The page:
Composer Andrew Ager attached this comment to one of my posts on Glenn Gould, but I think it deserves its own place in the ongoing and never-to-be-resolved discussion on how the music of J.S. Bach should be interpreted on the piano.

If Bach really said this, then it frees many of us from the tyranny of dryness in the performance of the composer’s keyboard music. It suggests the triumph of good taste, the prime interpretive goal of any Baroque or Classical-era performer, according to the ethos of the day.

(UPDATE) I had a moment to go check the reference and see that this particular volume of the Bach Forschung (Research) is a collection of notes, letters and other documents that belonged to Johann Christoph Friedrich Bach, J.S. Bach’s ninth son (1732-1795). As Ager points out in the comments below, this is a recollection by J.C.F. Bach.

Bach’s knowledge of the ancestor to today’s pianoforte is a fact. He played one in King Frederick the Great’s music room in Potsdam, on the same visit in 1747 when the monarch challenged him to create what became A Musical Offering.

Ager writes:

“There is a little-known addendum to Bach’s apparent lack of interest in the early pianos of his time, which comes from the Bach Forschung, Band IX (Berlin, 1974), in which one reads: ‘With his usual mixture of visionary foresight and practicality, Bach made it clear that he understood that the development of the piano was inevitable, and that it would give rise to an entirely new school of keyboard playing.

“He is quoted as saying. ‘I fear that my works for keyboard will be performed in ages yet untold by pianists, if that is what they will be called, in a dry and artificial manner resulting from attempts to
sound like a harpsichord. This is absolute nonsense and contrary to logic.’

“Bach continues: ‘The time I spent at the piano was nonetheless delightful, mainly on account of the novel device known as the damper pedal, which facilitates a truly beautiful sonority whilst in fact aiding clarity of counterpoint.

‘In short, to play my works without pedal, is mere sterile pedantry – let this be known clearly. It also allowed the free addition of bass octaves and a tasteful legato. Another facet of this new instrument is that it dispenses with many of the questionable ornaments which serve merely to accentuate the relatively feeble sustaining power of the harpsichord.

‘I would say the future performers of my works upon the piano should consider themselves free to repeat notes at pedal-points as desired and to omit ornaments which are only suited to the harpsichord — all this according to good taste, of course.

‘It is one of the few regrets of my later years that I will not live to see the full development of this superior and magnificent instrument, which is to the harpsichord as the printing-press is to the quill.’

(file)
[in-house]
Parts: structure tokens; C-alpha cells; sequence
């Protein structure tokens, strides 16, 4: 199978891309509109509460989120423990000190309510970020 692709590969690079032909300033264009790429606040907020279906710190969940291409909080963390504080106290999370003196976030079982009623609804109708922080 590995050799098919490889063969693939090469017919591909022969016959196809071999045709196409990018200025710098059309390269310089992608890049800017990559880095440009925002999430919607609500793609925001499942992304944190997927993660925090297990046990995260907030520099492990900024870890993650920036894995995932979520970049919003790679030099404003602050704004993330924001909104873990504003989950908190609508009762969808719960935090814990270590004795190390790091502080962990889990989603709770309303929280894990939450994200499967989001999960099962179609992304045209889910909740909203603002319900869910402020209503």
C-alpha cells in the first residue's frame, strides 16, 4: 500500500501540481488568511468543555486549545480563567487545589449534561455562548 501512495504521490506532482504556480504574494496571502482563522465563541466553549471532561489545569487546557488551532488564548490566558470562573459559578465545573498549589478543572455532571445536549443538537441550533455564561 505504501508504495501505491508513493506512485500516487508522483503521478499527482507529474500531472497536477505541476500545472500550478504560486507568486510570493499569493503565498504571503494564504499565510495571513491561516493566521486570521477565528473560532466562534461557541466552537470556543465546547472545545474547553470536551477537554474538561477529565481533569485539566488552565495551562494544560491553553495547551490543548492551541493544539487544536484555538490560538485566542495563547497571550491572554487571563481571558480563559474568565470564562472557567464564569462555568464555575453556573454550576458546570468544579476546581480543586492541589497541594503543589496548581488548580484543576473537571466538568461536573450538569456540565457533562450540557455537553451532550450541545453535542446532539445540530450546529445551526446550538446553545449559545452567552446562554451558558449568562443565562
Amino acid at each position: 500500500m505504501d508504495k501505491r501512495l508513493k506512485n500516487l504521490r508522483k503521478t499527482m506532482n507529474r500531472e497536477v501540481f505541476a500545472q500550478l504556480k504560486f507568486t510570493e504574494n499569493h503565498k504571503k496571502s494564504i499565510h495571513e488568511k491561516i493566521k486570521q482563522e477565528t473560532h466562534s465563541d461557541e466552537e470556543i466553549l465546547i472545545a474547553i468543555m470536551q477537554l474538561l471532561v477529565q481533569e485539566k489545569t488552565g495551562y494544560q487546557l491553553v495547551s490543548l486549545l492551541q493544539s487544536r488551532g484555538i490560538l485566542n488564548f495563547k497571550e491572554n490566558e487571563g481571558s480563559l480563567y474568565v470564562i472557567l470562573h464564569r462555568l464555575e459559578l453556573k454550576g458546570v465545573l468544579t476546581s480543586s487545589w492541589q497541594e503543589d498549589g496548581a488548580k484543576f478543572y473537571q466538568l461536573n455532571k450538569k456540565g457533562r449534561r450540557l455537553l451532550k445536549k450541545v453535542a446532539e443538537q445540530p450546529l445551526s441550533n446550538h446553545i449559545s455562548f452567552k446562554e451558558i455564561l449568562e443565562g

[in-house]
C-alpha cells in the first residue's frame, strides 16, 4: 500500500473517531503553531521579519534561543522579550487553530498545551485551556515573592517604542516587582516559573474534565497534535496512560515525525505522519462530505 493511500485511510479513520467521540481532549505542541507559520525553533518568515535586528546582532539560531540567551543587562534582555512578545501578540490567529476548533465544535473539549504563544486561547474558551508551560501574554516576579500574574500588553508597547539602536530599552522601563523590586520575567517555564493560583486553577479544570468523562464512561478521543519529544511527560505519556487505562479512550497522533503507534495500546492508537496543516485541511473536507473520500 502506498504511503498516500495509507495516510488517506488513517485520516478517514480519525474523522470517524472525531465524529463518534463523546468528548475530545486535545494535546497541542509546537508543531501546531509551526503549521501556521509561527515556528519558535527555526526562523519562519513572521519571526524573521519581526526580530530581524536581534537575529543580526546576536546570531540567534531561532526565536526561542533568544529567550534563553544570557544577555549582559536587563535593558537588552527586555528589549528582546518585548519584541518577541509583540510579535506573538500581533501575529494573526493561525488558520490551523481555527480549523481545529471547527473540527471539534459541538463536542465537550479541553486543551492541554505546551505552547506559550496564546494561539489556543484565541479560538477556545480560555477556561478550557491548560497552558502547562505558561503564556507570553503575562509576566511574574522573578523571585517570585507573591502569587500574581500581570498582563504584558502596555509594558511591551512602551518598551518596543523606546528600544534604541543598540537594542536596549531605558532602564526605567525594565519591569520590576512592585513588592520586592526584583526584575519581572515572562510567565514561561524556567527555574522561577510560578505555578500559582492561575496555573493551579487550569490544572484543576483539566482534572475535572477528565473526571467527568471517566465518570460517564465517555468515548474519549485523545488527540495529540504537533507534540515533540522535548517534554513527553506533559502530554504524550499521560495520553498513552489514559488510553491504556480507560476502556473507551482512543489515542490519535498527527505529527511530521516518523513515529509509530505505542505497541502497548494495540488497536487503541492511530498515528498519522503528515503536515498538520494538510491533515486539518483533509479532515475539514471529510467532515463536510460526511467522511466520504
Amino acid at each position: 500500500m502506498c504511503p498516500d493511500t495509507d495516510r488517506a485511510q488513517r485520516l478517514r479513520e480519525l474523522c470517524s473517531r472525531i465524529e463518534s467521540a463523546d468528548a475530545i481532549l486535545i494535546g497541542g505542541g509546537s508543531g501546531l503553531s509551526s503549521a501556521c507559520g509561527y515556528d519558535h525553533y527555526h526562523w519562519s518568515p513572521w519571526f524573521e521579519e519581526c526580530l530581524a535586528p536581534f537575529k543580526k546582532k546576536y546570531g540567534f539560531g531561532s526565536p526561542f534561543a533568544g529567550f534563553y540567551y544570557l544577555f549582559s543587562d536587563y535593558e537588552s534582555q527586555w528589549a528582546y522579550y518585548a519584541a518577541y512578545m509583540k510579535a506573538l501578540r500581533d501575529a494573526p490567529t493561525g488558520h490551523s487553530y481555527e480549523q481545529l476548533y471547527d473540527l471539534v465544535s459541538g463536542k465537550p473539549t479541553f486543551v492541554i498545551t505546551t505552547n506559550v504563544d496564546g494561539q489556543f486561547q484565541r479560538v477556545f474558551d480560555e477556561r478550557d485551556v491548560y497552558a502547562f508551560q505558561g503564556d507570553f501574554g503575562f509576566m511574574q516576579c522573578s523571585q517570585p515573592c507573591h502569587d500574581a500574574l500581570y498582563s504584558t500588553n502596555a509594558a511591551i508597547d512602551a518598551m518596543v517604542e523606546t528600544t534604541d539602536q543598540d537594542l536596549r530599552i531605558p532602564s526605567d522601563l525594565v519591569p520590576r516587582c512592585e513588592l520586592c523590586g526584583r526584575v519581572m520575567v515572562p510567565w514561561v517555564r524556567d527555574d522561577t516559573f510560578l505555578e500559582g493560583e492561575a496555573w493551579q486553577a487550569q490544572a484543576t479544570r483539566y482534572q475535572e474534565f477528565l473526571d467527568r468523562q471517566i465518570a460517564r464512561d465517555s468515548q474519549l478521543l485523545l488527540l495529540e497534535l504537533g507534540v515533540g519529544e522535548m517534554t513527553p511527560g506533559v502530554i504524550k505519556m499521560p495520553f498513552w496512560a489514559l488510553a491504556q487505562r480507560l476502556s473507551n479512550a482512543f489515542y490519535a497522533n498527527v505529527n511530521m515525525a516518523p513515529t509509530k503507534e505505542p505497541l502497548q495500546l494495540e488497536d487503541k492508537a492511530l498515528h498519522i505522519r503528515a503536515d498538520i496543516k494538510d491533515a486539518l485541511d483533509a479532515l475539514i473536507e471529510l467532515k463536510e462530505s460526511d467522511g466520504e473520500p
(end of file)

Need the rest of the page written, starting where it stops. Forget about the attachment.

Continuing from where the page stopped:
“This is a historical reference that should be posted in all piano studios.”

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6 Responses to J.S. Bach collection suggests composer approved of modern piano’s many possibilities

  1. Lukas Foss insisted in performing his Bach performances on the piano. He was an outstanding Bach interpreter which many people didn’t know until an orchestra scheduled to perform one of his works was not up to the task and he performed on the piano to complete the program. It was so astounding I was able to immediately booked a tour of recitals. Ann

  2. Paul says:

    Um, are you quite sure this quotation from Bach is genuine? Not that I disagree with it — far from it! It’s just that I find it implausible that Bach actually said it.

  3. thomas p says:

    The language, even as a translation, seems highly dubious. I would like to see the original source. I think Mr. Ager is up to mischief.

  4. Andrew Ager says:

    Indeed – I was able to read the source while in Berlin in the summer of 2011. I was waiting until evening when I was to have drinks with the Canadian tenor Joseph Schnurr, who has lived there for a number of years, and passed the time in the Stadtsbibliotek, where these collections are freely available. The passage in question struck me, because it is clearly a transcribed recollection of a conversation between JS and JCF Bach. The English translation is taken from collected essays and notes by the American Howard Metekin, who was a student at the Humboldt University in the early 1990′s.

  5. Song says:

    Thank you for the very interesting quote, Mr. Ager. I too find it implausible, though I agree totally with what this quote says about pedaling and ornamentation. I actually went to the library and got a copy of the Bach-Forschung 9, edited by Herausgegeben von Ulrich Leisinger (Johann Christoph Friedrich Bach: Briefe und Dokumente, Leipzig und Hildesheim: Bach-Archiv Leipzig und Georg Olms Verlag AG, 2011). This edited collection of the documents only came out two years ago. However, with my very limited German, I won’t be able to get much out of it, and even with the help of an Index at the back, I wasn’t able to locate the quote translated by Howard Metekin that you posted here. I wonder if you’d be able to give me further details about its document number (the documents are arranged in 5 categories from I to V) to help me find the quote. I’ll post the original German here for those who find the translation somewhat dubious and would like to see further about Bach’s reaction to the use of modern piano. Thanks so much.